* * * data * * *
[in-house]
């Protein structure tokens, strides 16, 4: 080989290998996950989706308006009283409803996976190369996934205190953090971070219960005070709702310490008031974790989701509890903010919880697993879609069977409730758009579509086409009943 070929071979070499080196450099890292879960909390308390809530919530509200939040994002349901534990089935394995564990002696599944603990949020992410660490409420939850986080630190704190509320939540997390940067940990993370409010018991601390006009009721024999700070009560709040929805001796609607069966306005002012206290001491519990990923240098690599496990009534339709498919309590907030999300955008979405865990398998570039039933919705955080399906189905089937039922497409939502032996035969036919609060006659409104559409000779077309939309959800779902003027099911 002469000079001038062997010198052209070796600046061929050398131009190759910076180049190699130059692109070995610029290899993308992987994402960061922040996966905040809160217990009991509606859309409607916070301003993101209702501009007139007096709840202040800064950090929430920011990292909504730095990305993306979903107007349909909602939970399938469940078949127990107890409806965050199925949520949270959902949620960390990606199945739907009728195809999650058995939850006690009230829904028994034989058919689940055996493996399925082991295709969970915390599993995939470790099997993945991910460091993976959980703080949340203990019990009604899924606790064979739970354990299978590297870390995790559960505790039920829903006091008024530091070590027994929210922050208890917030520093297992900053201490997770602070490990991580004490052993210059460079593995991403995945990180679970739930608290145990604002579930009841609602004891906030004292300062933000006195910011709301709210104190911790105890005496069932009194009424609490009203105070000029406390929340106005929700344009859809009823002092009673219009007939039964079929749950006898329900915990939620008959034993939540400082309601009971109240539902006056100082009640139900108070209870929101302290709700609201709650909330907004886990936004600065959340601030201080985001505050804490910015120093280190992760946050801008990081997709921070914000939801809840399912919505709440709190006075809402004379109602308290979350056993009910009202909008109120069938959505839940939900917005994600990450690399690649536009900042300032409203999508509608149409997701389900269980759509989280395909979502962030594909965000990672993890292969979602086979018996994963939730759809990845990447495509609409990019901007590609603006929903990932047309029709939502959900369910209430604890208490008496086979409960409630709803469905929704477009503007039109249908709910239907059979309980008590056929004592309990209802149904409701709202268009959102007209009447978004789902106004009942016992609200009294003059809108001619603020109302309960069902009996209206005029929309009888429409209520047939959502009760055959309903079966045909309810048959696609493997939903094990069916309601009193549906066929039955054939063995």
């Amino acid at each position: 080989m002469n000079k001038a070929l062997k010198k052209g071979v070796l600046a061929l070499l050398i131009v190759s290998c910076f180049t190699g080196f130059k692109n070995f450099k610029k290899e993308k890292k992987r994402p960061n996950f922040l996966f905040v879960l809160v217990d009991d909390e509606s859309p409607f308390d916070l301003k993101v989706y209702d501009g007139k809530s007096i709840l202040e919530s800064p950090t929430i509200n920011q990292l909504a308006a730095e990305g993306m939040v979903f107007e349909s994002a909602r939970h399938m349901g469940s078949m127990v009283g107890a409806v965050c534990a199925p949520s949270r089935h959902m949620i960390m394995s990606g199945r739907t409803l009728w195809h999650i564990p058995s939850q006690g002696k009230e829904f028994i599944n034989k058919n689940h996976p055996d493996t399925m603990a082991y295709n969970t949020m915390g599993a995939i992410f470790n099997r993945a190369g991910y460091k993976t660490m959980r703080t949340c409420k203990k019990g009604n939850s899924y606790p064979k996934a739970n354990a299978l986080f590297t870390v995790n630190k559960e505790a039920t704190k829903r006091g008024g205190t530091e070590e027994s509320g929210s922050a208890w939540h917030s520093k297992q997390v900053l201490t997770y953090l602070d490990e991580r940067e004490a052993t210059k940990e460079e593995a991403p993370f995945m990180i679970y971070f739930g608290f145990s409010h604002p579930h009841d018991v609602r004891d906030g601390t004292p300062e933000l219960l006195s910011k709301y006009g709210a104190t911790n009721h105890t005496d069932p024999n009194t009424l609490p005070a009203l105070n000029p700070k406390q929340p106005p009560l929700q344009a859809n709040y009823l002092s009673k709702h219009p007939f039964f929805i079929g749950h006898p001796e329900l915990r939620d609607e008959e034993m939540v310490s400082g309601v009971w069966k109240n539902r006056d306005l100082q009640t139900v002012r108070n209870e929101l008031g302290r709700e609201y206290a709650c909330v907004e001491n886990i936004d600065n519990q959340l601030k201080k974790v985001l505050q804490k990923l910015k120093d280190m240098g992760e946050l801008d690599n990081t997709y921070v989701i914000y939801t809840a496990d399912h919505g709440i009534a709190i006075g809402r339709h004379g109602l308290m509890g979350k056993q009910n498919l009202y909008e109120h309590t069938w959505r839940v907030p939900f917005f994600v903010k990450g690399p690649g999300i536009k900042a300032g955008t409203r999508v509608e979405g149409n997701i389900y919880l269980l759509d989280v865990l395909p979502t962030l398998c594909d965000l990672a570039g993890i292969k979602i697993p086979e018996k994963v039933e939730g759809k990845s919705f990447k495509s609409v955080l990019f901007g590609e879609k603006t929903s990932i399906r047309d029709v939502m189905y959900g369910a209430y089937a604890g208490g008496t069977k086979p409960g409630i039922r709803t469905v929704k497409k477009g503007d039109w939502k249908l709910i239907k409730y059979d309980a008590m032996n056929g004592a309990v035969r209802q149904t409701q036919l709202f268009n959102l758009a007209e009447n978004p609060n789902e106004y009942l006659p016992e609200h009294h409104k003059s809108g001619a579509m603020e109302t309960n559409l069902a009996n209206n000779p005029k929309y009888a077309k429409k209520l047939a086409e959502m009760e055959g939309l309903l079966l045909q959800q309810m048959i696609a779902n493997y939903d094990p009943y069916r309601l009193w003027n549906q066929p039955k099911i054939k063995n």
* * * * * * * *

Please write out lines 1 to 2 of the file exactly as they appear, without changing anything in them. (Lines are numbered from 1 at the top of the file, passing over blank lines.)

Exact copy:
[in-house]
């Protein structure tokens, strides 16, 4: 080989290998996950989706308006009283409803996976190369996934205190953090971070219960005070709702310490008031974790989701509890903010919880697993879609069977409730758009579509086409009943 070929071979070499080196450099890292879960909390308390809530919530509200939040994002349901534990089935394995564990002696599944603990949020992410660490409420939850986080630190704190509320939540997390940067940990993370409010018991601390006009009721024999700070009560709040929805001796609607069966306005002012206290001491519990990923240098690599496990009534339709498919309590907030999300955008979405865990398998570039039933919705955080399906189905089937039922497409939502032996035969036919609060006659409104559409000779077309939309959800779902003027099911 002469000079001038062997010198052209070796600046061929050398131009190759910076180049190699130059692109070995610029290899993308992987994402960061922040996966905040809160217990009991509606859309409607916070301003993101209702501009007139007096709840202040800064950090929430920011990292909504730095990305993306979903107007349909909602939970399938469940078949127990107890409806965050199925949520949270959902949620960390990606199945739907009728195809999650058995939850006690009230829904028994034989058919689940055996493996399925082991295709969970915390599993995939470790099997993945991910460091993976959980703080949340203990019990009604899924606790064979739970354990299978590297870390995790559960505790039920829903006091008024530091070590027994929210922050208890917030520093297992900053201490997770602070490990991580004490052993210059460079593995991403995945990180679970739930608290145990604002579930009841609602004891906030004292300062933000006195910011709301709210104190911790105890005496069932009194009424609490009203105070000029406390929340106005929700344009859809009823002092009673219009007939039964079929749950006898329900915990939620008959034993939540400082309601009971109240539902006056100082009640139900108070209870929101302290709700609201709650909330907004886990936004600065959340601030201080985001505050804490910015120093280190992760946050801008990081997709921070914000939801809840399912919505709440709190006075809402004379109602308290979350056993009910009202909008109120069938959505839940939900917005994600990450690399690649536009900042300032409203999508509608149409997701389900269980759509989280395909979502962030594909965000990672993890292969979602086979018996994963939730759809990845990447495509609409990019901007590609603006929903990932047309029709939502959900369910209430604890208490008496086979409960409630709803469905929704477009503007039109249908709910239907059979309980008590056929004592309990209802149904409701709202268009959102007209009447978004789902106004009942016992609200009294003059809108001619603020109302309960069902009996209206005029929309009888429409209520047939959502009760055959309903079966045909309810048959696609493997939903094990069916309601009193549906066929039955054939063995």